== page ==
Things start with del Toro and Vargas as Mexican State Police officers Rodriguez and Sanchez respectively. They get involved with a crooked Mexican general who is working for one drug cartel against another. Then there’s Douglas, Irvin and Christensen as the Wakefield family. Douglas plays the newly appointed drug czar who then finds out his daughter Christensen is into heavy drugs. Next are Cheadle and Guzman as DEA agents Gordon and Castro. They arrest a drug trafficker who spills the beans on his operations in the United States that includes Zeta-Jones’ husband. Starting with Mexico you have drug cartels who are so powerful they control the authorities and the military. Then there’s the irony of the drug czar having to fight drug use within his own family. It brings up the fact that drugs are widely used by Americans, which is the main reason why there’s the drug trade to begin with because the demand is so high in the U.S. Finally, the DEA agents highlight the fruitlessness of fighting the war on drugs on the American side of the border. Overall it portrays that the U.S. drives the drug trade and the war in both Mexica and the United States are failing.
9 people found this helpful
Reverend Joaquin R. LarribaReviewed in the United States on September 27, 2021
5.0 out of 5 stars
Worth Watching
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Very good movie. Well written and executed by a host of believable actors. This movie did a great job of sharing multiple perspectives of the lives affected by drugs and the lifestyle that goes with them. Here is a link to a true story of a rescued soul that lived this very life but made it out.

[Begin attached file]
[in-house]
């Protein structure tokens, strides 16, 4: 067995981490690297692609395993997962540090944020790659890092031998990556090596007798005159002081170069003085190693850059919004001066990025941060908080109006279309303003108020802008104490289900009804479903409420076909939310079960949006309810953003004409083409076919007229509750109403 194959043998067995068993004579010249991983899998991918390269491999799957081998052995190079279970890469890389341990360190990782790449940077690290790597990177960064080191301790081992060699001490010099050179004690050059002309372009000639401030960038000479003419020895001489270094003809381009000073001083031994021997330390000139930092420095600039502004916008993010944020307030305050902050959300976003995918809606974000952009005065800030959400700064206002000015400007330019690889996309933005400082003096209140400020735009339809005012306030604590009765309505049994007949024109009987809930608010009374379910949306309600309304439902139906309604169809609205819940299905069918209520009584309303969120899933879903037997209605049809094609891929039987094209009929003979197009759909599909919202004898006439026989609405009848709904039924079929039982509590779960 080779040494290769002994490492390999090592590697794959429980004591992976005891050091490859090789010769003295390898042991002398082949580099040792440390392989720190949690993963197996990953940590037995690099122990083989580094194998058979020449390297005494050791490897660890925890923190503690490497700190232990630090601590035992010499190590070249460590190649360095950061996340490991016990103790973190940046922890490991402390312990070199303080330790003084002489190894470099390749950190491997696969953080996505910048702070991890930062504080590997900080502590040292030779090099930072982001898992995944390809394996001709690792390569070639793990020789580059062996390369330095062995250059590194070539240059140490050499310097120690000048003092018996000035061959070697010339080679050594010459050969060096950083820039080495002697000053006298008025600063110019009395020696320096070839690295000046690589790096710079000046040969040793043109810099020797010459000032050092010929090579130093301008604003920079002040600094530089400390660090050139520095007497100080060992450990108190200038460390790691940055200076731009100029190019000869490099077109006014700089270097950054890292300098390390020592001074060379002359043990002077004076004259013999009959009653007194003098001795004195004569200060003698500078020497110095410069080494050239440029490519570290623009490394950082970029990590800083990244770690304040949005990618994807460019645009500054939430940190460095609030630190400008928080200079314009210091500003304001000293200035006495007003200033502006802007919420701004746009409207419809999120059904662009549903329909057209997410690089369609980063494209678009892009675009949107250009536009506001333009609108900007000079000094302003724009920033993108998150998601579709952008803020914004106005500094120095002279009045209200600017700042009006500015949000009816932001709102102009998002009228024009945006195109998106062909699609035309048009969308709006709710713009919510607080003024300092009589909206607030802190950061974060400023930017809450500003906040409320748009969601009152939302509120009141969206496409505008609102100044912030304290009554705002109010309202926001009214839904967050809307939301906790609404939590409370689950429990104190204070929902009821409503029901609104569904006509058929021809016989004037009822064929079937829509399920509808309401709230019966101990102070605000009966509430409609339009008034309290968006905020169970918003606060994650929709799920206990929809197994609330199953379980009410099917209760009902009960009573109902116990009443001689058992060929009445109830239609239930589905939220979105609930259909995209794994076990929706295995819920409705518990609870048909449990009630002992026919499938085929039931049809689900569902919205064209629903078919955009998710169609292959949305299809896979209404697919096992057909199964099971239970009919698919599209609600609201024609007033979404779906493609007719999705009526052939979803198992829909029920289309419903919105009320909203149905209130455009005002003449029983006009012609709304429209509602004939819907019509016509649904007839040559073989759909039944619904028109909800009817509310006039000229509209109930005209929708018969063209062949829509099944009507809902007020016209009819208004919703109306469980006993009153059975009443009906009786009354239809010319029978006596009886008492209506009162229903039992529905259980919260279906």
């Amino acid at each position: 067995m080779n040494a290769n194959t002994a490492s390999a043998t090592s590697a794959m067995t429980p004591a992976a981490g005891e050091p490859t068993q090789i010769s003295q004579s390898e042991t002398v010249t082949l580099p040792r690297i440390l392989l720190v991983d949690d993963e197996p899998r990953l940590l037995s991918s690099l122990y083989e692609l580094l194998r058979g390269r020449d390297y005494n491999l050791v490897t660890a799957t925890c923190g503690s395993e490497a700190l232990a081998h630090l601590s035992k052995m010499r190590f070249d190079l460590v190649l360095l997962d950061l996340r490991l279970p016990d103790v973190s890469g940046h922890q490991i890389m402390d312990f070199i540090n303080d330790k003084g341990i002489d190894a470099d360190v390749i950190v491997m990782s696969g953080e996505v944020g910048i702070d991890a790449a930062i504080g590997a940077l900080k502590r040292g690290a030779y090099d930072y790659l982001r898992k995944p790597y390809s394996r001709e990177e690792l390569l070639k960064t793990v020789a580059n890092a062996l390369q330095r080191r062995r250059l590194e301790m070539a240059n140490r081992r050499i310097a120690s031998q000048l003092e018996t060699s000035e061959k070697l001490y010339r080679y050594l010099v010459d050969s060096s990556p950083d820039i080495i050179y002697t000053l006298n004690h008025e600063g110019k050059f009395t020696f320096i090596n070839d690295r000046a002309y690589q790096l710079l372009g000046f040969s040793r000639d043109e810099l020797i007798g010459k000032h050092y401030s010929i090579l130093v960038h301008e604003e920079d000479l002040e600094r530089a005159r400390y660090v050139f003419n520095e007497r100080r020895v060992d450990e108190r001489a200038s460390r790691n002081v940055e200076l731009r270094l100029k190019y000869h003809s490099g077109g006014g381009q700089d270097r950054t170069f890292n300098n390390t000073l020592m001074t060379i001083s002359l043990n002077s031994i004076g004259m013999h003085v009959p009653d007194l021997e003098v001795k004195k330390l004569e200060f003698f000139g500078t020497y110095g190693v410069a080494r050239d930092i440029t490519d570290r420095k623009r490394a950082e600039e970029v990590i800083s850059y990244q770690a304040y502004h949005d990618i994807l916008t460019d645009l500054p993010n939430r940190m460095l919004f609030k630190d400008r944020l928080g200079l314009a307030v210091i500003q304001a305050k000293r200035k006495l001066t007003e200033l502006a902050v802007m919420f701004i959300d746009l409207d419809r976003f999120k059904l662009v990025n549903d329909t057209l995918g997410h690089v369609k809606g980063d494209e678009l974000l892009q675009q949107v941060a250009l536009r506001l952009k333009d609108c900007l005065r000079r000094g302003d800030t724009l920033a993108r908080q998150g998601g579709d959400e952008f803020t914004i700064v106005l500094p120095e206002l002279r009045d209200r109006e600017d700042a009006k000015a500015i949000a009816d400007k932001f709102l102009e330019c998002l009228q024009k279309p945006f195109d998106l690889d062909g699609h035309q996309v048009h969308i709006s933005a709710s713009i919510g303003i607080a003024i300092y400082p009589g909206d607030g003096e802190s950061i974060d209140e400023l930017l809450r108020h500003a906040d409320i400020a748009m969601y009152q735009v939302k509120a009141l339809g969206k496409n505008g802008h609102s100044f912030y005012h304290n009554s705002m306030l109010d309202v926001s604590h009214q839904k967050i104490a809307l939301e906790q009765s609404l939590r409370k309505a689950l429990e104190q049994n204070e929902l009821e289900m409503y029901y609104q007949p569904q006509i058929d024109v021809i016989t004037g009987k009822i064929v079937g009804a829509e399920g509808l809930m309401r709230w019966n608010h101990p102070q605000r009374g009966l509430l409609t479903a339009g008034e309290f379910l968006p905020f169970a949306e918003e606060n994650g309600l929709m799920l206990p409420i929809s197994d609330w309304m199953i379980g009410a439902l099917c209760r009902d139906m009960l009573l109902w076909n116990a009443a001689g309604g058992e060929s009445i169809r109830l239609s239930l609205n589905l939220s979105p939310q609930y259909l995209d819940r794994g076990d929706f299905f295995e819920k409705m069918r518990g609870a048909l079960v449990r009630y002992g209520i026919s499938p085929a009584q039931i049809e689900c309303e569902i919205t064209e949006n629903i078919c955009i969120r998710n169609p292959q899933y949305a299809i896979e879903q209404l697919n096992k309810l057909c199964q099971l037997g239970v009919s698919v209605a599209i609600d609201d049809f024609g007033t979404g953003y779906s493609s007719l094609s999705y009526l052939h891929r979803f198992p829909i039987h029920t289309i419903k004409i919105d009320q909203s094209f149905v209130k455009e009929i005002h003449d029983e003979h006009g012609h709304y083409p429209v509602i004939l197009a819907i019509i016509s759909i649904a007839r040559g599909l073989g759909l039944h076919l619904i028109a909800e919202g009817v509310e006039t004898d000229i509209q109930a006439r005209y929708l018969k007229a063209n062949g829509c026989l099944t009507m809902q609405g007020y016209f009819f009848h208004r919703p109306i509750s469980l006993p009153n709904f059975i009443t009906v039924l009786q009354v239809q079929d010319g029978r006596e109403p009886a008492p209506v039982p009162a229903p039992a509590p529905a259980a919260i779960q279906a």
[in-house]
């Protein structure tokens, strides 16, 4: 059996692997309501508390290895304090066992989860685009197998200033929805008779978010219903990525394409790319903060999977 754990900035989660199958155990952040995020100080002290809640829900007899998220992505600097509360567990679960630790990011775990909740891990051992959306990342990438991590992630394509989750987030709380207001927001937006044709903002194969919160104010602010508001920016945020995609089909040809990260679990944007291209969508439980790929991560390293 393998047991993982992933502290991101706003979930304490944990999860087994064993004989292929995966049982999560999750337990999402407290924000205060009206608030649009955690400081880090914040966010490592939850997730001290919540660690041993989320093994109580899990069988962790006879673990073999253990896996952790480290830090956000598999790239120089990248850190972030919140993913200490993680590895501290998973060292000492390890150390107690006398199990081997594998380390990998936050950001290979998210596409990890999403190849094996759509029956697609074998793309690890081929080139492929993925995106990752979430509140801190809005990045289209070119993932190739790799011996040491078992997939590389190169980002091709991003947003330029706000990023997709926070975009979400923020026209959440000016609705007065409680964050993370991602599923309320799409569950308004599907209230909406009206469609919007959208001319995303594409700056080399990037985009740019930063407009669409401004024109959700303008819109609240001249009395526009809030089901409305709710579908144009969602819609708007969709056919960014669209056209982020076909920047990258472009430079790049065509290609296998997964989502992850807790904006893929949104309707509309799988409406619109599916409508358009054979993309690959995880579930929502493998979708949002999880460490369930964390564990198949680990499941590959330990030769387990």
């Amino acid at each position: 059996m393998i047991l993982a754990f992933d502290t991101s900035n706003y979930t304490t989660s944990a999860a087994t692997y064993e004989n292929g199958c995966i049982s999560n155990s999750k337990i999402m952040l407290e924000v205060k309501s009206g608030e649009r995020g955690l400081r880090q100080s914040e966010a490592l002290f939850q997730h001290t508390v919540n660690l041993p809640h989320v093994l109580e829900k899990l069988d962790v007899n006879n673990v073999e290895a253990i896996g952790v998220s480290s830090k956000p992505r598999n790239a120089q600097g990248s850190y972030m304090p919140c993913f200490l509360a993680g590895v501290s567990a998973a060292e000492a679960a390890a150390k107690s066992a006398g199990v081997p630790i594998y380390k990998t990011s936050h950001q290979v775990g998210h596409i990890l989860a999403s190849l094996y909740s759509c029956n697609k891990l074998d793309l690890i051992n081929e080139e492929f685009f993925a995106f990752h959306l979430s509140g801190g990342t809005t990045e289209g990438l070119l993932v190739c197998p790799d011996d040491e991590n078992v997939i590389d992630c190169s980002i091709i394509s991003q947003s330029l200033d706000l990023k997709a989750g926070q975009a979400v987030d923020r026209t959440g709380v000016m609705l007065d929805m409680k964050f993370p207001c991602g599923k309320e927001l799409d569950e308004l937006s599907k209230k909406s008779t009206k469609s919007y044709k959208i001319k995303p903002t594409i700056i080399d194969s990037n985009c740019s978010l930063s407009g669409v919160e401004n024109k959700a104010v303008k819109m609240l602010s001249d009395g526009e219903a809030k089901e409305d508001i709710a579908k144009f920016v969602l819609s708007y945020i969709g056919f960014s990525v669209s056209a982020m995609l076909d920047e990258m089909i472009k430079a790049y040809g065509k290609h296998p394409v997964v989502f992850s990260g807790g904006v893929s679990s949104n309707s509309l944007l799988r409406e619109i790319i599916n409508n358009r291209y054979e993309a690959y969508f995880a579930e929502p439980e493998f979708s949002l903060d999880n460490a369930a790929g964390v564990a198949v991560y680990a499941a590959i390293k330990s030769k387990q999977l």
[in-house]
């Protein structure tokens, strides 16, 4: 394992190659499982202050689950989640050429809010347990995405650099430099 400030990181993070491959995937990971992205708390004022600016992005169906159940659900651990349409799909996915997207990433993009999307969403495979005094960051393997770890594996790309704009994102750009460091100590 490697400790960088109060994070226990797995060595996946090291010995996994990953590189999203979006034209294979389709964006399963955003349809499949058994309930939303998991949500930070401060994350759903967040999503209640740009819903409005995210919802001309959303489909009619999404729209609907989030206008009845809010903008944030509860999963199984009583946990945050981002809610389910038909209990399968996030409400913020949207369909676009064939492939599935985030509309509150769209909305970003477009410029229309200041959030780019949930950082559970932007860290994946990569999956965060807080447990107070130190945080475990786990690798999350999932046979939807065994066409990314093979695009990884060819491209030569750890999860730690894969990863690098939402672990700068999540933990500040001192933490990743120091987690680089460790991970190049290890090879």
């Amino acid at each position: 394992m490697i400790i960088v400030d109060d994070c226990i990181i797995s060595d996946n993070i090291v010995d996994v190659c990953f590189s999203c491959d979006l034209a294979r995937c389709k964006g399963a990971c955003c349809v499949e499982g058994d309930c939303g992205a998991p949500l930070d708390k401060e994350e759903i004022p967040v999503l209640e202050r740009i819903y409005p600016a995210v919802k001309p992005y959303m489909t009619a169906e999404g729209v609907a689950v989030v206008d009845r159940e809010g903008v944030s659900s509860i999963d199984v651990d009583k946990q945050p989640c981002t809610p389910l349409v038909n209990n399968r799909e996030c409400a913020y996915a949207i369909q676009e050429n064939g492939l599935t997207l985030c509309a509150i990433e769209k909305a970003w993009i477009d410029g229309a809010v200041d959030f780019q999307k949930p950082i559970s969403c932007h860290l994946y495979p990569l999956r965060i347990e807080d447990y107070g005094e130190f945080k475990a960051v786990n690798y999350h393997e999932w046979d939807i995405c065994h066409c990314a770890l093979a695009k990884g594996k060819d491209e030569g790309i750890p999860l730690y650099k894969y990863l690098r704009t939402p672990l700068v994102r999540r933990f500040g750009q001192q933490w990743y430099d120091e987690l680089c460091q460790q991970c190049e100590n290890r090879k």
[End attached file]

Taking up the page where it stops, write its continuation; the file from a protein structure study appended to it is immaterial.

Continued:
2 people found this helpful
BluebellReviewed in the United States on January 31, 2016
5.0 out of 5 stars
I have always loved this film
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I have always loved this film, which so urgently portrays the toll of drug traffic on all parties - small users, serious addicts, growers in poor countries, corrupt law enforcement and so forth. Benicio del Toro embodied all the paradoxes and tragic observances of the human being on the ground right in the middle. Exciting, terrifying, dramatic - the film moves you along fast paced simultaneous narratives.
26 people found this helpful
Kindle clientReviewed in the United States on September 24, 2021
5.0 out of 5 stars
One of my favorite movies.
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I watched this movie before been a father and after been a father, the first time it really got me thinking, the second time it got tears in my eyes knowing how drugs can destroy someone so smart and precious. I think the acting was great and the plot was great. I wish they made a sequel to it.
One person found this helpful
KcornReviewed in the United States on May 31, 2001
5.0 out of 5 stars
It took guts and courage to make this one